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  11. #11

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    One thing I feel that changed with the Pressler years (beyond all the stupid management decisions, ill-planned cuts in maintenance, and alienation of long-serving staff) was that the uniqueness of the shops all disappeared. Instead of all the one-of-a-kind shops, every store became a near carbon copy of every other store, with minor changes. One trip through the emporium, and you'd see essentially everything that was for sale everywhere else.

    In the end, though, Pressler, Harris, and their teams of minions basically had total contempt for the paying customers--and it showed.

  12. #12

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    Quote Originally Posted by Wotan
    One thing I feel that changed with the Pressler years (beyond all the stupid management decisions, ill-planned cuts in maintenance, and alienation of long-serving staff) was that the uniqueness of the shops all disappeared. Instead of all the one-of-a-kind shops, every store became a near carbon copy of every other store, with minor changes. One trip through the emporium, and you'd see essentially everything that was for sale everywhere else..
    Sad but true. The situation is even worse in WDW. At least DL's Main St. has a few specialty shops left.

    Quote Originally Posted by Wotan
    In the end, though, Pressler, Harris, and their teams of minions basically had total contempt for the paying customers--and it showed.
    I suspect that this is the tao of lower tier retailing.

  13. #13

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    Quote Originally Posted by Orcatime
    It's very simple, from a "Scrooge" standpoint in why Eisner appointed Pressler. He was so successful in the Disney Stores, where from what I've heard retail is Pressler's element, that Eisner wanted him to make the park more profitable (the more times someone rides a ride, the less profitable that ride becomes).

    (Disclaimer: Now here is where my logical thinking comes in, I don't know how true this is but it seems probable.) For Paul, this meant to increase retail, again this is where he excels. In doing so he spent more attention to the shops and the amount of merchandise, than he did to the main draw of the park...the rides. So as a compromise he came up with the plan to let the rides send you to a store basically. Thereby justifying to himself, why the rides were there.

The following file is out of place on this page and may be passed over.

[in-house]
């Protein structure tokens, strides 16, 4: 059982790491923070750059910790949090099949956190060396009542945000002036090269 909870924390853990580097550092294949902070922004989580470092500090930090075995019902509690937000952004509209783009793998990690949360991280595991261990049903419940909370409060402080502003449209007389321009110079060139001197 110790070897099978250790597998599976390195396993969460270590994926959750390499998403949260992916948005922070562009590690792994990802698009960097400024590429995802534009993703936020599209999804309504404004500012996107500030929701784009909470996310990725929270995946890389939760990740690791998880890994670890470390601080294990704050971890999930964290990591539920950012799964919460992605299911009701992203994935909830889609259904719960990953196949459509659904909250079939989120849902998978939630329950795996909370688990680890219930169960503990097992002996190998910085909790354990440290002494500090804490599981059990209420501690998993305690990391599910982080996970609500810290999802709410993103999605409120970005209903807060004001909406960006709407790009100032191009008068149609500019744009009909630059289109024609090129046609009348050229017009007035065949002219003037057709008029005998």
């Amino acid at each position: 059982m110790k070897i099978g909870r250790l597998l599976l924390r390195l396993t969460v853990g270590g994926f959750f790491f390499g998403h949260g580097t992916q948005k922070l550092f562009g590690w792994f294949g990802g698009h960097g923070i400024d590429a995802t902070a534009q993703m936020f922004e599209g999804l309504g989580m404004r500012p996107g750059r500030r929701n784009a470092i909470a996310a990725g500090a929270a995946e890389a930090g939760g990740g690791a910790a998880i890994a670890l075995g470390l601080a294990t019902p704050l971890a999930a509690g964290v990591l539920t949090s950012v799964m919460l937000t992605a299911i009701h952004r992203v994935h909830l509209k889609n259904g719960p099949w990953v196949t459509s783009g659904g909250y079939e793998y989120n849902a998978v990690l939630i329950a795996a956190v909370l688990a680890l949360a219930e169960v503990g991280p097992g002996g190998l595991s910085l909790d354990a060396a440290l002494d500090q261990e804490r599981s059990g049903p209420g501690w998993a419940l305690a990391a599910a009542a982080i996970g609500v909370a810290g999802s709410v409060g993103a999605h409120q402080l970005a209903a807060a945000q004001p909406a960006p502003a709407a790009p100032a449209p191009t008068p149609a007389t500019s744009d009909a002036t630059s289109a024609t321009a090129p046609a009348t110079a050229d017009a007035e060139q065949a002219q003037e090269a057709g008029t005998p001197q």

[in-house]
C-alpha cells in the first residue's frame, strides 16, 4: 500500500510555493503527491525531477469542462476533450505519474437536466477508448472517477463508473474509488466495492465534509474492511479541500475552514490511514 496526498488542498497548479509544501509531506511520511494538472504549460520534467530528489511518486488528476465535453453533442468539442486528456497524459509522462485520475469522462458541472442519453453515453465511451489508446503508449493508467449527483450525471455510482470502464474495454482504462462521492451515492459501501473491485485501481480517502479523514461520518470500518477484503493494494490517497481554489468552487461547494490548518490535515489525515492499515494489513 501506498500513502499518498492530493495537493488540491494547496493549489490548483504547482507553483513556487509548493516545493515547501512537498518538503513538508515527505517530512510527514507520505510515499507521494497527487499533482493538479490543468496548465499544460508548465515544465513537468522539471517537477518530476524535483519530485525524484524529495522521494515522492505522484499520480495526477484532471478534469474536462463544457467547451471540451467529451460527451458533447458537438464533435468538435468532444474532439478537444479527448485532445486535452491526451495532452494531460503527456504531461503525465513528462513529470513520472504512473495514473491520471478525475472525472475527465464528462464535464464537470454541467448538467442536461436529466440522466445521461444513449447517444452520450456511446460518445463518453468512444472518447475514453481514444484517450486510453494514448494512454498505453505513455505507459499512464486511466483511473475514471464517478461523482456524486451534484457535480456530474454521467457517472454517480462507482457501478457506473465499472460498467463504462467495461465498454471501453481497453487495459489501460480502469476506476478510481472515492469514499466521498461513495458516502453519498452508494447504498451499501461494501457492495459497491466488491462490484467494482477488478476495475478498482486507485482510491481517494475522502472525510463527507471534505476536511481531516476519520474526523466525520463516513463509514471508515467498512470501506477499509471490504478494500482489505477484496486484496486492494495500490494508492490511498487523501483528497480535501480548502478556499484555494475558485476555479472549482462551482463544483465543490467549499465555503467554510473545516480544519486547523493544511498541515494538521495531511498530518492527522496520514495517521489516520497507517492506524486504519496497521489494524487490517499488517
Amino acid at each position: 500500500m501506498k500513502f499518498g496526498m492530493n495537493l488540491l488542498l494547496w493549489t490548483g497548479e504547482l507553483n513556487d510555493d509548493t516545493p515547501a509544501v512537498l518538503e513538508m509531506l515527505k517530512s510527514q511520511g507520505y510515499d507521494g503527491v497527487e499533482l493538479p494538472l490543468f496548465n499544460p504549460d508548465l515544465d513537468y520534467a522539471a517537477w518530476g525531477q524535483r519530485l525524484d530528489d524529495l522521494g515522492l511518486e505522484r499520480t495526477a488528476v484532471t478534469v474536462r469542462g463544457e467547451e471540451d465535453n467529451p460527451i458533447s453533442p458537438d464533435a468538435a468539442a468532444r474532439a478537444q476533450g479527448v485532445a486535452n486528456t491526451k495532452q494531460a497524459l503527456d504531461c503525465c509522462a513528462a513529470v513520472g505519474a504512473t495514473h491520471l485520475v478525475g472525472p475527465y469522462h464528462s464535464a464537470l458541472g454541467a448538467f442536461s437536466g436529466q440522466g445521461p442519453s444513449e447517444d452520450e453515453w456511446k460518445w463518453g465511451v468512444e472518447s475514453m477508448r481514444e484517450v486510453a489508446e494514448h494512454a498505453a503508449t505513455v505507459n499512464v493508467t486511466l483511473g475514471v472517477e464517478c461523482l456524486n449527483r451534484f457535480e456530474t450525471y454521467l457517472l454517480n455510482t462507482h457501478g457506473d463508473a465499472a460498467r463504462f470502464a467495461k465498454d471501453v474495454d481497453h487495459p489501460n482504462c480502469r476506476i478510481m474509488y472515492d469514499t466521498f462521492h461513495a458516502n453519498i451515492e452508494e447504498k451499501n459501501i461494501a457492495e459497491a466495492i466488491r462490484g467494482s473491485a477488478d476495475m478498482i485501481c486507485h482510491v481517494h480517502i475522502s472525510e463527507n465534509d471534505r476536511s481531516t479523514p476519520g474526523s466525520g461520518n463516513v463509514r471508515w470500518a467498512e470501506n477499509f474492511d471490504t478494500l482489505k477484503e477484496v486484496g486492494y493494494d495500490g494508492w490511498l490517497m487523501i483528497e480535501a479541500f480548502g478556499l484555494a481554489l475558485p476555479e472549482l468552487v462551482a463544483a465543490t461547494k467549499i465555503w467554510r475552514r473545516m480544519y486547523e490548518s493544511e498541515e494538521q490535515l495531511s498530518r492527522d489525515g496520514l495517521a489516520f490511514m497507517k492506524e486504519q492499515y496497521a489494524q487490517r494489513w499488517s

Again, the first paragraph is true. The second is just my own logical reasoning as to why.
    Your logic is correct.

  14. #14

    • Ursus H. Bear, ESQ
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    Quote Originally Posted by Jspider
    I'm not hearing the holiday layovers

    and if I'm not mistaken that started with Cythia?
    Oh Crap, you're right...Small World Holiday and Haunted Mansion Holiday were during his regime too. And both of those are exteremely successful and well done...but then again, they arent new attractions they are old attractions spiffed up, and HMH can do what Pooh never could, sell merchandise based on its theme.

    Dont get me wrong, HMH is one of my favorite things in the park...but in the Pressler mode of thinking, Jack is very popular and makes mucho molah, ideal for merchandising possiblities.

  15. #15

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    But don't forget "Why" we got the holiday overlays. 1) they were cheaper than building new rides. 2) It allowed the parks to make a major marketing push to sell more sesonal tickets to Disneyland. This also allowed for multiple merchandise events.

    I believe that the Holiday Overlays came out of the Entertainment Department budgets not out of Attractions.